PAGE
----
Gal A., Trusiano B., French A., et al.
Conference Proceedings, (2016). American College of Veterinary Internal Medicine, Denver:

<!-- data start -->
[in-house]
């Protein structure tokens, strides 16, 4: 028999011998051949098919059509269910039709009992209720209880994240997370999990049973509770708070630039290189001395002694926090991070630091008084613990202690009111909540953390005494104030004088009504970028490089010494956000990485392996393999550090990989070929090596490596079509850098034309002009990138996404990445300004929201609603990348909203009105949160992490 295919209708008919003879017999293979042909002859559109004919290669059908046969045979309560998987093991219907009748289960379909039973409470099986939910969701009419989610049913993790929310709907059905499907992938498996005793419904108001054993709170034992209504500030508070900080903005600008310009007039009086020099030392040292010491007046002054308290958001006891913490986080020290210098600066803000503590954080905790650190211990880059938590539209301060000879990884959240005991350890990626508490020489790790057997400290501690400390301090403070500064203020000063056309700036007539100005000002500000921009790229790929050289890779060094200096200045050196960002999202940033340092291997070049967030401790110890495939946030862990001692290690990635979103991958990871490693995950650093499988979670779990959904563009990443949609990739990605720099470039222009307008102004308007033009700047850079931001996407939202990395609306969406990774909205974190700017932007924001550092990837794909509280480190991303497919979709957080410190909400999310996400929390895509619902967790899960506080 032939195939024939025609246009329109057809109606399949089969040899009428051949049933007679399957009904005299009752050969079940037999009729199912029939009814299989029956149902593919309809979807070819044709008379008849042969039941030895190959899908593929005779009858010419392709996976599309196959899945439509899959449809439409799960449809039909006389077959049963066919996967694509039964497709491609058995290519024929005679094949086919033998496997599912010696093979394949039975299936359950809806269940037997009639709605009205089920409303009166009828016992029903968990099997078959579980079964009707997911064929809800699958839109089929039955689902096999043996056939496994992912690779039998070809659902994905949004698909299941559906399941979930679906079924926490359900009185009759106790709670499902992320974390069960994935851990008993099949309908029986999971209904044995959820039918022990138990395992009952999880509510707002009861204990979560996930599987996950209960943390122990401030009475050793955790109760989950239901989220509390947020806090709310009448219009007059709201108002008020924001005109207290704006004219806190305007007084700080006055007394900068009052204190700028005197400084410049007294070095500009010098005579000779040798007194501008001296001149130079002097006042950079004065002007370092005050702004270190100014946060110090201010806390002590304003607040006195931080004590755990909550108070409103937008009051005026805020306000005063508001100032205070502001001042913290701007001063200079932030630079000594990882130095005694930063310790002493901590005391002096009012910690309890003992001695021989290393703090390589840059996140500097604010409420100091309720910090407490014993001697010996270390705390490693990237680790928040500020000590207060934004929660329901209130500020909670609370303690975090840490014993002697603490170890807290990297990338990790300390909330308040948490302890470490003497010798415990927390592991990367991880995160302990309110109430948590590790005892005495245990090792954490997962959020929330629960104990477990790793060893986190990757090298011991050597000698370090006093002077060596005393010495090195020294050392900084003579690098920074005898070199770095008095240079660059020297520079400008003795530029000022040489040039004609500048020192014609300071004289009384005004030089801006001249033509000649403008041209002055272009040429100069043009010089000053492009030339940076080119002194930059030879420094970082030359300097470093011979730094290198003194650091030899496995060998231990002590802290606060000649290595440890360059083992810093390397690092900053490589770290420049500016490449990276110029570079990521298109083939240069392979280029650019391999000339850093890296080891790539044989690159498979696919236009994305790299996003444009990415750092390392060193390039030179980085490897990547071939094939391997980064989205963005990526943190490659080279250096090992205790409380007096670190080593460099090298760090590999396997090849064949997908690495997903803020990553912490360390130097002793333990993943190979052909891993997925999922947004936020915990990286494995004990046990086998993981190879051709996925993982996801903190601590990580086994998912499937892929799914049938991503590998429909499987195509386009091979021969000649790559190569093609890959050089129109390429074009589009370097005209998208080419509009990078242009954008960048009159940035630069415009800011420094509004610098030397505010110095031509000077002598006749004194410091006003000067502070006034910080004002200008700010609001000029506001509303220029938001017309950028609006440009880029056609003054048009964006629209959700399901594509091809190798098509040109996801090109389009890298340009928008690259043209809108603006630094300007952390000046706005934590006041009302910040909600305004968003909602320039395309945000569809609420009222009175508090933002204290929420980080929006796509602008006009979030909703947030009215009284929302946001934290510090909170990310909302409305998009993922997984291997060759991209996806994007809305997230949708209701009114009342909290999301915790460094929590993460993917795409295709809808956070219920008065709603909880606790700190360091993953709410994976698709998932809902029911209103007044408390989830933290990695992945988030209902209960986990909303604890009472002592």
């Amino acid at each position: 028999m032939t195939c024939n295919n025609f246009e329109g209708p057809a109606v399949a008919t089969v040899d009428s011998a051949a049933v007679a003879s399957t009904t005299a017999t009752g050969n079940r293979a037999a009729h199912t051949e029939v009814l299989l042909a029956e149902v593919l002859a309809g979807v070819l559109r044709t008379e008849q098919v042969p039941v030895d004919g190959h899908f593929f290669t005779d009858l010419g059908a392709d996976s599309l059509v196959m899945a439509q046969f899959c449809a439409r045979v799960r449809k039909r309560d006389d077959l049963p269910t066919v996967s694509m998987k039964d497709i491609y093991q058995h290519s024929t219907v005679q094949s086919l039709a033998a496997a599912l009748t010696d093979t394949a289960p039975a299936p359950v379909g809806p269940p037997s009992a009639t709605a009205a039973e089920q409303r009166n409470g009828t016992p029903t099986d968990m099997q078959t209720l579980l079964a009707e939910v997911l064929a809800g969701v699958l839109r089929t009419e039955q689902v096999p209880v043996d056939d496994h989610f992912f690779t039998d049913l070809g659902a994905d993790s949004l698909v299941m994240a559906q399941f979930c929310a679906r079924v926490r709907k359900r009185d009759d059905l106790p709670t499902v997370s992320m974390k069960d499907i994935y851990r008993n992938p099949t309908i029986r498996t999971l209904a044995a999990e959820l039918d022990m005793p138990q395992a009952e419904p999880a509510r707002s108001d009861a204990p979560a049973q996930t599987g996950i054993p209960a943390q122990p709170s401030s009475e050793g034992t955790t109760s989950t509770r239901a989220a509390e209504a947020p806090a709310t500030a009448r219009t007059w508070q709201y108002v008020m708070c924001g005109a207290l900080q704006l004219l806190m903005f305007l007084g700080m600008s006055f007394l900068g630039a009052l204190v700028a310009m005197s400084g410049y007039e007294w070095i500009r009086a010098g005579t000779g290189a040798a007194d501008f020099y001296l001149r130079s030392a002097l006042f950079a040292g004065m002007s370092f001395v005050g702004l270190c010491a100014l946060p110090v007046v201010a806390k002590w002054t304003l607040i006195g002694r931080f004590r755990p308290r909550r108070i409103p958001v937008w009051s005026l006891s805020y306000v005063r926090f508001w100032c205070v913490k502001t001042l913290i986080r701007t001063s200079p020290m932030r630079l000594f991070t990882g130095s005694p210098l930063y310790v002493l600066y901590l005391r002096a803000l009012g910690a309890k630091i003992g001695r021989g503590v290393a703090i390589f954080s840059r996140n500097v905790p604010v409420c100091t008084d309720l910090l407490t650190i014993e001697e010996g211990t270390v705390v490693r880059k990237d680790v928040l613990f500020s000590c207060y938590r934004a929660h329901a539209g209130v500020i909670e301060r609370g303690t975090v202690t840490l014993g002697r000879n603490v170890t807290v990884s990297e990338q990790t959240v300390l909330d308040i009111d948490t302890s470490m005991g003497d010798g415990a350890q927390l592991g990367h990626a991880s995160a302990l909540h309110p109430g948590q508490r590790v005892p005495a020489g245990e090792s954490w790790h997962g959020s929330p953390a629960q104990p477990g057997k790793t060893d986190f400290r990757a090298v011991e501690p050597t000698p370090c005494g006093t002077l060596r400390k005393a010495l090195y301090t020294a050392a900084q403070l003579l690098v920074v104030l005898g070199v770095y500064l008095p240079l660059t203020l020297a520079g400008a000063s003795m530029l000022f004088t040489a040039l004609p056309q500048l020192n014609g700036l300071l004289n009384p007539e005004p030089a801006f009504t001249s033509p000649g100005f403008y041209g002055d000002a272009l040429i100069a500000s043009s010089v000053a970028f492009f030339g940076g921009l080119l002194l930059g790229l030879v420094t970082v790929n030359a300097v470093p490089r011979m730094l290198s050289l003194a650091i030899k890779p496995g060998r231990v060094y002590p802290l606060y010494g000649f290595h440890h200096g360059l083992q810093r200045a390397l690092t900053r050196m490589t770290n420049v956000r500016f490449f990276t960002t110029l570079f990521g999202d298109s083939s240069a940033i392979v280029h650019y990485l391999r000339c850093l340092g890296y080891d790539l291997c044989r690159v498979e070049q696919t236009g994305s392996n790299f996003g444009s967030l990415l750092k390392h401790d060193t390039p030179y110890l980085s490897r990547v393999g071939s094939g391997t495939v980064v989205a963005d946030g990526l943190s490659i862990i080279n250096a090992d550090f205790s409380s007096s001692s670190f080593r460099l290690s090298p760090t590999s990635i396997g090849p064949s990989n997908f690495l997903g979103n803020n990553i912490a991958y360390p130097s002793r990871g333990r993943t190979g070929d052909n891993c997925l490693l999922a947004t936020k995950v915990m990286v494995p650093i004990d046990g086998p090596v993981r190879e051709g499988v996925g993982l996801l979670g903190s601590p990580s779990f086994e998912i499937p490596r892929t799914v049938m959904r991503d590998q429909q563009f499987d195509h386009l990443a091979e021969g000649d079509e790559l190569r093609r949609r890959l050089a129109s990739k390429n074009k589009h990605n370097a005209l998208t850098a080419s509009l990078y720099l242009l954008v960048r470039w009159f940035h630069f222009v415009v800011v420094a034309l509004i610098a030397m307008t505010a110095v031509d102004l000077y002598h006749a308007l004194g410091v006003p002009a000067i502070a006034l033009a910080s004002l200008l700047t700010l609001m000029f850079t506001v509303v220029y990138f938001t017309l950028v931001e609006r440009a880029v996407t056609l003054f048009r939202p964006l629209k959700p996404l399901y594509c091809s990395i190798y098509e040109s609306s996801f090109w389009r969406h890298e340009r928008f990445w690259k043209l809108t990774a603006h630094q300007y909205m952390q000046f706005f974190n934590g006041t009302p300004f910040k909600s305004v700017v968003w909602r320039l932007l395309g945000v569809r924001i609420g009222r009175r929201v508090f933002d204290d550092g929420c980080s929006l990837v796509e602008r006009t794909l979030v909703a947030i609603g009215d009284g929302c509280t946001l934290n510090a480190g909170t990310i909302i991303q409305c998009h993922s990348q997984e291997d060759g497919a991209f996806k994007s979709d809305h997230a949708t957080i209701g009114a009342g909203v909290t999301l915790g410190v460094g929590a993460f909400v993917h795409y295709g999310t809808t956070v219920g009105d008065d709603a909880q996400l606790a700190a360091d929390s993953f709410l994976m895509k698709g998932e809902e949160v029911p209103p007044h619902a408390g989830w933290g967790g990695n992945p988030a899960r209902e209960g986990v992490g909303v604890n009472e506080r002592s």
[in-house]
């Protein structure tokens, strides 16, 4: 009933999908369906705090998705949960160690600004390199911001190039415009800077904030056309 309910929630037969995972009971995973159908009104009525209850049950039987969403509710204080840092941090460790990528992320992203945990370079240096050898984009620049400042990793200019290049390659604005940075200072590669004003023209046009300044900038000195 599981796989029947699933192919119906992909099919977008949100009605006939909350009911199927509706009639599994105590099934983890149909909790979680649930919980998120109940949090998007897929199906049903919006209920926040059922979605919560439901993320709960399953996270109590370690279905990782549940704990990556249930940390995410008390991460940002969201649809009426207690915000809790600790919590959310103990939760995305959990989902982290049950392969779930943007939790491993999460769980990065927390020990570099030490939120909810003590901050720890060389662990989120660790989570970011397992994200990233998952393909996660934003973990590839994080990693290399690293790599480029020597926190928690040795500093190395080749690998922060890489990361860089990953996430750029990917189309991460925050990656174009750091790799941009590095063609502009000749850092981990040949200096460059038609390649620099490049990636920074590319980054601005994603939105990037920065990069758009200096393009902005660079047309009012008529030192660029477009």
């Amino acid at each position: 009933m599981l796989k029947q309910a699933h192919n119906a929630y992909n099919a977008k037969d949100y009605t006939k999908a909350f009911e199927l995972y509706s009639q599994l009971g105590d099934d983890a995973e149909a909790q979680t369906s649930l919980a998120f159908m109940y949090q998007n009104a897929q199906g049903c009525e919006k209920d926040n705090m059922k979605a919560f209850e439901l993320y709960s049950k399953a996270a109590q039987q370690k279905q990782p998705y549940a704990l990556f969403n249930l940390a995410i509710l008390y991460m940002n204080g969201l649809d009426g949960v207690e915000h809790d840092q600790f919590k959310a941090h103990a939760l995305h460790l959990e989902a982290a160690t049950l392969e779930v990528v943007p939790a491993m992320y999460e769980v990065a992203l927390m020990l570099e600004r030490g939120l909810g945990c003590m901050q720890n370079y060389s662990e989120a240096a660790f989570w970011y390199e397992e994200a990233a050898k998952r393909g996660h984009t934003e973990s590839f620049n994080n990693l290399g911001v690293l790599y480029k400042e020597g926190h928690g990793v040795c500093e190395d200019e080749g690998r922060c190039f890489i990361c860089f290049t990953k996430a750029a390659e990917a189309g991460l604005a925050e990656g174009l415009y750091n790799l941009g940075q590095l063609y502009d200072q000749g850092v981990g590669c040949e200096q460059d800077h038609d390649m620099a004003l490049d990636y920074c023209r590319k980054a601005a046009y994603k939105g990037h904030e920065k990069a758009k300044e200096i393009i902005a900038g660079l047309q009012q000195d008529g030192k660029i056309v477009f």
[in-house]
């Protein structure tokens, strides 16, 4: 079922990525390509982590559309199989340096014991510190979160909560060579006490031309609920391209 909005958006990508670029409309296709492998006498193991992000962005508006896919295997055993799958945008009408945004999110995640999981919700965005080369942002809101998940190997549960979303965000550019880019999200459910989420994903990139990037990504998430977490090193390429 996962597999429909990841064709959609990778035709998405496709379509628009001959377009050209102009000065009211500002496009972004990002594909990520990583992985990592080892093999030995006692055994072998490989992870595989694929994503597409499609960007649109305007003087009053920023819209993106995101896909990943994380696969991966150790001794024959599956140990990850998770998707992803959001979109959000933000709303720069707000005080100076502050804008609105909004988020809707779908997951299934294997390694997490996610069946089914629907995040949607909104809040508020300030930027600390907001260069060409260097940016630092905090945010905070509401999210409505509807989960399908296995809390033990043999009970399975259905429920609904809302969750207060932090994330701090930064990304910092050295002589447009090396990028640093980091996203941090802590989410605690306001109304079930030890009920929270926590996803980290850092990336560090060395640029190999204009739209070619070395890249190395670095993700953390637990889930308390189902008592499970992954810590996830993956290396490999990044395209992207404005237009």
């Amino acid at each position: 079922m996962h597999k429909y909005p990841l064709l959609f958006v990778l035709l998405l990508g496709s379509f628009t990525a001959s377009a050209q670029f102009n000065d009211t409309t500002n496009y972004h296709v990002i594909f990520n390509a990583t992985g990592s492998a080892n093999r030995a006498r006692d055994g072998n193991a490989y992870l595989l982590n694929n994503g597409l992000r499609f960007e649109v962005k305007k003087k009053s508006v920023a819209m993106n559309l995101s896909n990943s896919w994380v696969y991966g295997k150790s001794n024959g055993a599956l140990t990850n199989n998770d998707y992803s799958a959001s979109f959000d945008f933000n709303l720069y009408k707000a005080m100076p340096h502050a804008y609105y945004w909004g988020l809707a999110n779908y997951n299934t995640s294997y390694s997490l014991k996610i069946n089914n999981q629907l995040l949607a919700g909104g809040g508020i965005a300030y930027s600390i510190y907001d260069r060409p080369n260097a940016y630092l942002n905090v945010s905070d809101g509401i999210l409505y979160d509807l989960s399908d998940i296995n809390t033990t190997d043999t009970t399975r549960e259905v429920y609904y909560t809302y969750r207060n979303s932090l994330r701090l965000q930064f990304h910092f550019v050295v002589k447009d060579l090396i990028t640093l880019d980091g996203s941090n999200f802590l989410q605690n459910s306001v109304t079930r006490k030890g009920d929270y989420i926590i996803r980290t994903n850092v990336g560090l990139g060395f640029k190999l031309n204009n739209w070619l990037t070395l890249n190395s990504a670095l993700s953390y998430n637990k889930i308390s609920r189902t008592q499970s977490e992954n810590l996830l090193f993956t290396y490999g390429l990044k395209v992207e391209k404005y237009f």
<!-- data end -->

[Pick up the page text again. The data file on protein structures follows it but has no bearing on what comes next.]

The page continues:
Previous studies indicated that serum fructosamine level is decreased in hyperthyroid cats; however, its clinical utility in diabetic hyperthyroid cats was not reported. We hypothesized that hyperthyroidism in diabetic cats will result in a clinically significant decrease in serum fructosamine level compared to euthyroid diabetic cats. Data of serum total thyroxine (TT4) and fructosamine of hyperthyroid/euthyroid diabetic/nondiabetic cats from the New Zealand Veterinary Pathology and Colorado State University were retrieved and statistically analyzed. Serum fructosamine was significantly lower in hyperthyroid diabetic than euthyroid diabetic cats (mean 332 μmol/L 95% CI 291–379, n = 18 versus mean 527 μmol/L 95% CI 515–553, n = 186) while not different between hyperthyroid diabetic and euthyroid nondiabetic cats (mean 332 μmol/L 95% CI 291–379, n = 18 versus mean 321 μmol/L 95% CI 296–345, n = 128). There was a significant negative correlation between serum TT4 concentration and serum fructosamine and glucose concentrations (n = 659, p < 0.01, and n = 297, p < 0.01, respectively). Hyperthyroid cats (diabetic or not) had significantly (p < 0.05) lower serum glucose than euthyroid cats (diabetic or not). Diabetes and random variability accounted for 49.7% and 45.4% of the change in serum fructosamine; whereas, age (3.1%) and population (1.8%) had minimal impact on serum fructosamine. In conclusion, in the current study, serum fructosamine concentration was significantly decreased in diabetic hyperthyroid cats and was similar to the fructosamine concentration in euthyroid nondiabetic cats. In addition, approximately 45% of the change in serum fructosamine was independent of diabetes. Future studies should be undertaken to explore specific factors that have an impact on fructosamine level.